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ITU: Ghana hosts regional preparatory meeting for ITU World Telecommunication Development Conference 2014

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Ghana hosts regional preparatory meeting for ITU World Telecommunication Development Conference 2014
Push for ICTs as agents of development and empowerment in Africa
Geneva, 2 October 2013 – The Regional Preparatory Meeting for Africa, ahead of ITU’s World Telecommunication Development Conference 2014, opened today in Ghana, Accra. The meeting, which will be in session until 4 October, will assess the ongoing implementation of the Hyderabad Plan of Action agreed at the last edition of the Conference in 2010 and identify priority areas for ICT development strategies in the African region.
ITU’s sixth World Telecommunication Development Conference (WTDC-14) will take place in Sharm el-Sheikh, Egypt, 31 March – 11 April 2014. The gathering of policy makers, regulators and experts from around the world will forge a plan of action for telecommunication and ICT development over the next four years. The preparatory meeting in Accra will address key areas of interest for the African region.
ITU Secretary-General Hamadoun I. Touré welcomed the opportunity to hold the preparatory meeting for WTDC-14 in Accra. “Ghana has been endowed with natural resources like many other African countries, but it has built on its human capital and innovation to develop high economic growth and count among top per capita GDP rates on the continent,” Touré said in his message. “This is an inspiration for us to invest in ICT development in Africa and capitalize on the inherent talent for innovation among African people to generate overall economic growth and achieve the goals of sustainable development.”
Ghana enjoys over 100% mobile cellular subscriptions with 26.33 million subscribers recorded in February this year. Mobile broadband subscriptions surpassed 33 per cent with over 17 per cent of the population using the Internet.
Addressing the opening session of the meeting, ITU Deputy Secretary-General Houlin Zhao, said, “ITU is committed to connecting the world, and to bring the benefits of ICTs to the world’s people. We will continue to make bold steps in accelerating progress towards meeting the Millennium Development Goals.”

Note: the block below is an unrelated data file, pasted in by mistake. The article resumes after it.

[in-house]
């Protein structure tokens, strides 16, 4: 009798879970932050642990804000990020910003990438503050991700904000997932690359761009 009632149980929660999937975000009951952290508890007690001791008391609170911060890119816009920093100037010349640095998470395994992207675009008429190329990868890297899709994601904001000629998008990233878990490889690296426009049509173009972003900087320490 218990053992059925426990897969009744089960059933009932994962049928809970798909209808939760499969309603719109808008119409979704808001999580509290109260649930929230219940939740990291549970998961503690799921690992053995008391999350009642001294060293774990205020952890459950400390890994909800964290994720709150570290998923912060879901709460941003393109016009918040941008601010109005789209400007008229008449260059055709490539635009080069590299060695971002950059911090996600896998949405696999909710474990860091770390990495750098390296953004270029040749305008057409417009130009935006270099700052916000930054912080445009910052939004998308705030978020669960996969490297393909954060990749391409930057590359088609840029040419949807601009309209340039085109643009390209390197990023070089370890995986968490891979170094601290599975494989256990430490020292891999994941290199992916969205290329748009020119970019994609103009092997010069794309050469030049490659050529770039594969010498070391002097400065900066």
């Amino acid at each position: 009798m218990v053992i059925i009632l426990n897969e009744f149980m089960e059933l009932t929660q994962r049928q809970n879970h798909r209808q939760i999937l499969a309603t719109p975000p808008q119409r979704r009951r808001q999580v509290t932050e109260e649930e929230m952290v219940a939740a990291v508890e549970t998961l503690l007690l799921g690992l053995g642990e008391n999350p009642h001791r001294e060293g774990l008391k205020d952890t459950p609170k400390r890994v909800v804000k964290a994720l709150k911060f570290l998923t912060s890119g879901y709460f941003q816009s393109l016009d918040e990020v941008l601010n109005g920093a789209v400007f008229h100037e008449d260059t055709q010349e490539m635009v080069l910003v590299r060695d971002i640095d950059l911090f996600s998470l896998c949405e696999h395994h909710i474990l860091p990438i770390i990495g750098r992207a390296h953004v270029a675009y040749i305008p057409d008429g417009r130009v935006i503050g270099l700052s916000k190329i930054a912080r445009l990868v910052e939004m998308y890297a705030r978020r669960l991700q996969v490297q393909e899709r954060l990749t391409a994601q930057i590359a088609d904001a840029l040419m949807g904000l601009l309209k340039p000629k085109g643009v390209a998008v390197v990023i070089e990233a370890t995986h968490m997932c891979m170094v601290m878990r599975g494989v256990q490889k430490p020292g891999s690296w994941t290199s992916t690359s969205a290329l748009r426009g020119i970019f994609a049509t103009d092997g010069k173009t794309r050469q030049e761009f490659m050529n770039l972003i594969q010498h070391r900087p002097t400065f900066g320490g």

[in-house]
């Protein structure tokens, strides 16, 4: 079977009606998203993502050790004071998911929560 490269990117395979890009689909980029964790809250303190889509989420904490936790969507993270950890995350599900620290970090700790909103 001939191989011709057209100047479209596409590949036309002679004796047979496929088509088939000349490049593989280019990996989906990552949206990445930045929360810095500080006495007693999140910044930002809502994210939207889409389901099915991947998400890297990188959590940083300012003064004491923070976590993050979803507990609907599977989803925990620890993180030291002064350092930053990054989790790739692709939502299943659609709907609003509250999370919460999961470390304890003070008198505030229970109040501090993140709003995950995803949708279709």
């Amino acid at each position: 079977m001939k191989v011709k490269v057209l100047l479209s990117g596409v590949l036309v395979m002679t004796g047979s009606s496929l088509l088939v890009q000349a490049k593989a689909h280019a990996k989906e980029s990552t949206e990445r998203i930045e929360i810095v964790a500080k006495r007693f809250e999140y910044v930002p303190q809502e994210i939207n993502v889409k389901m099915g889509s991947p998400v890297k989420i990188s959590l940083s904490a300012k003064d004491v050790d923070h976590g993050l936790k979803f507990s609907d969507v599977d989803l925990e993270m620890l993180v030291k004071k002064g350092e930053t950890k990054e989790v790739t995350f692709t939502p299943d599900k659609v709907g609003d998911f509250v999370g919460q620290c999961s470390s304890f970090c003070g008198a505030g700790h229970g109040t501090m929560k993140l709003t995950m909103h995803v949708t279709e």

Noting that the RPM aims to advance openness and inclusion in the discussions of ICT for development and ITU’s commitment to connecting the world serves as “a catalyst for Africa’s attainment the Millennium Development Goals”, Minister for Communications and Technology of Ghana, Mr Edward K. Omane Boamah, remarked, “Over the past five years, Africa’s mobile market overtook fixed lines in 2001 and now outnumber fixed telephone lines by nearly ten to one, with mobile cellular subscribers set to grow to more than 300 million by the year end.” He noted that this potential for development brings Africa into the Information Technology Age.
The African region has experienced remarkable growth in mobile-cellular networks and services development since 2008, allowing an increasing number of the almost 850 million people in the region to get connected and join the information society. Within five years, the region’s mobile-cellular penetration rate has doubled from 32 to 64 per cent and active mobile-broadband penetration, which was practically non-existent in 2008, has grown to almost 11 per cent. ICT uptake in the region has been growing faster than in other regions, with the 2008-2013 growth rates of key ICT services well above the global average.
“Credit goes to governments for their political will, to the private sector for investing in the ICT sector, and to the citizens for a high uptake of these new technologies,” said Brahima Sanou, Director of ITU’s Telecommunication Development Bureau. “I believe the future is very bright for Africa.”
Sanou pointed to the global population of young people born in the digital age that are nurtured on information and communication technologies as an integral part of their lives. “More than 20 per cent of the population in Africa consists of young people within the 15-24 age range – as compared to 12.4 per cent in Europe,” Sanou noted. “As the future is in the hands of the youth, the prospects for Africa are very good.”
The RPM was preceded by the Regional Development Forum (RDF) for Africa. The Forum provided a platform for open dialogue, cooperation and partnerships among telecommunication/ICT policy makers, regulators, industry, academia, regional and international development agencies and organizations on telecommunication/ICT issues of regional concern.
Based on ICT for Development and Empowerment in Africa – IDEA, the sessions focused on broadband as an enabling agent for development and empowerment in Africa, examining innovative ways and initiatives to bring broadband applications and services to users, especially in the areas of governance, healthcare, commerce, agriculture and education. Particular attention was given to the ITU m-Powering Development initiative and the potential for mobile applications to change lives. Enhancing cybersecurity featured prominently with an emphasis on creating a safer cyberspace for children, electronic transactions, and personal data protection with the establishment of Computer Incidence Response Teams (CIRT).
Countries of the region welcomed the opportunity to contribute to the preparations for the upcoming world conference in 2014. A series of regional meetings have taken place around the world this year to provide inputs to WTDC-14, with two more of the six preparatory meetings remaining.
For more information, please see www.itu.int/en/ITU-D/Conferences/WTDC/WTDC14/RPM-AFR/Pages/default.aspx